PDA

View Full Version : The Canoe



Christine G
06-22-2014, 08:01 PM
I wrote an analogy after reading some very disappointing comments blaming First Nations people for letting fish in a net rot in a lake. I don't care which ethnicity did it, I care that SOMEONE is doing this and needs to be caught. So I got to thinking and wrote this analogy about relations between aboriginals and non-aboriginals:

Aboriginals have a canoe, an old yet sturdy canoe built from life long traditions. Non-Aboriginals come along with a newer canoe and soon find a way to get all the Aboriginals onto the "better" canoe. For a long time the aboriginals sit at the back of the canoe, wondering where they are being lead and why they don't have a say in where they are going. The aboriginals start to speak up and demand their right to an oar, they should have an equal amount of power over where the canoe goes. When the aboriginals finally get their oar, they aren't too sure about how to paddle properly because they have been at the back of the canoe the whole time, dreaming of the day they would hold the oar. But many leaders holding the oar had forgotten their traditions, the way they used to canoe before. The non-aboriginal side yells directions and insults at the aboriginal side, mocking them for having trouble steering or not holding the oar they way they were holding theirs. Soon, the aboriginal side is learning quickly and demanding their own canoe. Their own canoe!? They were given an oar, to steer half of a canoe that decides their future. That should have been enough. The aboriginal side begins to gain strength and momentum, they start to strongly paddle the canoe in their direction. This bold action angers the non-aboriginal side, this wasn't the direction they had planned for. So the non-aboriginal side grab their oar and start to firmly turn the canoe back where they want it. As the canoe is being violently pushed back and forth between both sides, people are being splashed, everyone is getting angry and no one notices many of the woman and girls on the aboriginal side have fallen in the water and drowned. When the aboriginal side points to the fallen women and girls and begs to spare the rest, many of the non-aboriginals say "that is your side of the canoe". We need to find a way to work together in this modern day canoe that we are all sitting in.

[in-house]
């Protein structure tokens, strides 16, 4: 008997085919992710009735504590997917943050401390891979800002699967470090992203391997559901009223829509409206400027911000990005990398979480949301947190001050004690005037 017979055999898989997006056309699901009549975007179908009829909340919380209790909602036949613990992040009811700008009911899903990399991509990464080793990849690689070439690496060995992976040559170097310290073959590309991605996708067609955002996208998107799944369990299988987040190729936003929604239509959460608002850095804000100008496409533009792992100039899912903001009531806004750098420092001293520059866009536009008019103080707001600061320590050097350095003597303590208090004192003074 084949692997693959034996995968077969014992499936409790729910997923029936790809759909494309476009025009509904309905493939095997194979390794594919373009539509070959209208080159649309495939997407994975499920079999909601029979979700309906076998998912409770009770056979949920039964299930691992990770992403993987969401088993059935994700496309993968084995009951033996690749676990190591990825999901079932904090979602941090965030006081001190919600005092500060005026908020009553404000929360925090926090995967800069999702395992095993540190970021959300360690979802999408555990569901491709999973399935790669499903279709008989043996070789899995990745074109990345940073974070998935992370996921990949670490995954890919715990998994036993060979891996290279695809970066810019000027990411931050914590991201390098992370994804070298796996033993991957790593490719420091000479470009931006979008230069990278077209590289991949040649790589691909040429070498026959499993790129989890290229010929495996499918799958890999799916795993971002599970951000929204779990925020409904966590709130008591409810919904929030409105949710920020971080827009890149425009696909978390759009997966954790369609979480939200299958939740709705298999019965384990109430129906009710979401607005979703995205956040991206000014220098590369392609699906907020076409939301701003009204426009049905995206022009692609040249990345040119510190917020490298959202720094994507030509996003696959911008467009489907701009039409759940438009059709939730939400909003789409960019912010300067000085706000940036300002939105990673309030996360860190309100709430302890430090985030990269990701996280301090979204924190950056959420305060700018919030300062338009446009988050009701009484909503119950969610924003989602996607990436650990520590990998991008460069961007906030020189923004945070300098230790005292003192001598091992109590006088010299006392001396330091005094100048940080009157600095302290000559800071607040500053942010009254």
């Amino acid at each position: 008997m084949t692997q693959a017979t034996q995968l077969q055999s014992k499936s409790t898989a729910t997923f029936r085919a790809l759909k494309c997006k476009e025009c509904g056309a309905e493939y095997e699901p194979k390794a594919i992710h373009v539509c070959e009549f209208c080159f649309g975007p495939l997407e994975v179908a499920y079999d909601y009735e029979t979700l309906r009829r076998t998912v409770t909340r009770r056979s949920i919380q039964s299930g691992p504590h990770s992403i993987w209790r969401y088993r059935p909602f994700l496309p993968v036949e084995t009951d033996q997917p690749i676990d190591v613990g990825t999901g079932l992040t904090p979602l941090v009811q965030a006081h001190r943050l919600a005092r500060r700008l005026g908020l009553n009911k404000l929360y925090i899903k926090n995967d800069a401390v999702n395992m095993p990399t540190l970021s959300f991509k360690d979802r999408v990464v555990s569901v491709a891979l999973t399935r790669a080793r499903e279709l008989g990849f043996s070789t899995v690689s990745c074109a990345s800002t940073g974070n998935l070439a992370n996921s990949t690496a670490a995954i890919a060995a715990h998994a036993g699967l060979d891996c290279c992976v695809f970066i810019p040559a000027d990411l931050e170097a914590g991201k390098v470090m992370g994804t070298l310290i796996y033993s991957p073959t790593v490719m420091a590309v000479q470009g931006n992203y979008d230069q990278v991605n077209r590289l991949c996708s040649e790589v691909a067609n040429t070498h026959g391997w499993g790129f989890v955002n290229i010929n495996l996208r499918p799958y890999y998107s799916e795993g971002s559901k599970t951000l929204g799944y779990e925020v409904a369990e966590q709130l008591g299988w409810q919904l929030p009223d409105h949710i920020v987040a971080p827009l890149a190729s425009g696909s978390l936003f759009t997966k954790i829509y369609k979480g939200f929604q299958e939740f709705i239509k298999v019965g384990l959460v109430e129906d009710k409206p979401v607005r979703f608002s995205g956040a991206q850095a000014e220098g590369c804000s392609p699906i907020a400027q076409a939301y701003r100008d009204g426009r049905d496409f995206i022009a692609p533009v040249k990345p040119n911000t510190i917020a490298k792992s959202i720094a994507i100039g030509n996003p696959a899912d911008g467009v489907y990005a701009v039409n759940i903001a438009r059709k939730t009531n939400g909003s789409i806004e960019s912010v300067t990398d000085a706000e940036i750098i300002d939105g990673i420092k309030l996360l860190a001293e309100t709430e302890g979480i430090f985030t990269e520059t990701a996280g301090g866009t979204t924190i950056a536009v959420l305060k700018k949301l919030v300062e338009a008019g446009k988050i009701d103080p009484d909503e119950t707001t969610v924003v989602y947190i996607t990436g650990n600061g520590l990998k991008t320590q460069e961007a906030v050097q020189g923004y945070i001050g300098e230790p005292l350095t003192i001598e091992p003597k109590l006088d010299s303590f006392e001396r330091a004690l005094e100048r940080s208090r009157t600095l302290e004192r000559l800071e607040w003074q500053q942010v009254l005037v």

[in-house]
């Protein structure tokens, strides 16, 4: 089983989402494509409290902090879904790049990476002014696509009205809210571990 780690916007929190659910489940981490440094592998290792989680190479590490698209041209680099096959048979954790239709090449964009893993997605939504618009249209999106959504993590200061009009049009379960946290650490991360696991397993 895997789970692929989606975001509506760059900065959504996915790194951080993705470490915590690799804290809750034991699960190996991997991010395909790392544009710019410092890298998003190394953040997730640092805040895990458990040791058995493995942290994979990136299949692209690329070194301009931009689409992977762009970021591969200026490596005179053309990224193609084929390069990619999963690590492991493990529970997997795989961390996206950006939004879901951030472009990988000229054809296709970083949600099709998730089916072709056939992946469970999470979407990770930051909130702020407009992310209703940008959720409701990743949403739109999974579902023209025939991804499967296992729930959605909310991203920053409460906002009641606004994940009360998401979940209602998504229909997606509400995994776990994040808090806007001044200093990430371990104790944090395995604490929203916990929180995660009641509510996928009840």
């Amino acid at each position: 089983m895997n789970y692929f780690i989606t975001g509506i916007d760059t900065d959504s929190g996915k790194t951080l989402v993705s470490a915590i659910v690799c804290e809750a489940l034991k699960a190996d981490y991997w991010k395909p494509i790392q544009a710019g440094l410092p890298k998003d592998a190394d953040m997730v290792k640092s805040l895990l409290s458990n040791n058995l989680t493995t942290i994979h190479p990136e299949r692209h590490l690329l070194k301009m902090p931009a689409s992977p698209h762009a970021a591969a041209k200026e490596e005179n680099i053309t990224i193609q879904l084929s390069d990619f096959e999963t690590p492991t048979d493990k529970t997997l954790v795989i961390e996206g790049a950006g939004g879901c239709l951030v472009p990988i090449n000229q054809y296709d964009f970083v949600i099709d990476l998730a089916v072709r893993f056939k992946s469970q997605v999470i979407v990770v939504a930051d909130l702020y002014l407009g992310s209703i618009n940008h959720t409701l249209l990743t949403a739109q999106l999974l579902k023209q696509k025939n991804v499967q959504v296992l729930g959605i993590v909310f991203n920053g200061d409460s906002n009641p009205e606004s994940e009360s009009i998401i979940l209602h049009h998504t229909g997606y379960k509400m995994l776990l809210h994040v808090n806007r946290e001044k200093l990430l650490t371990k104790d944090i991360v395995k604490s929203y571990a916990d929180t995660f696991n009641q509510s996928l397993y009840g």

What do you think of my analogy?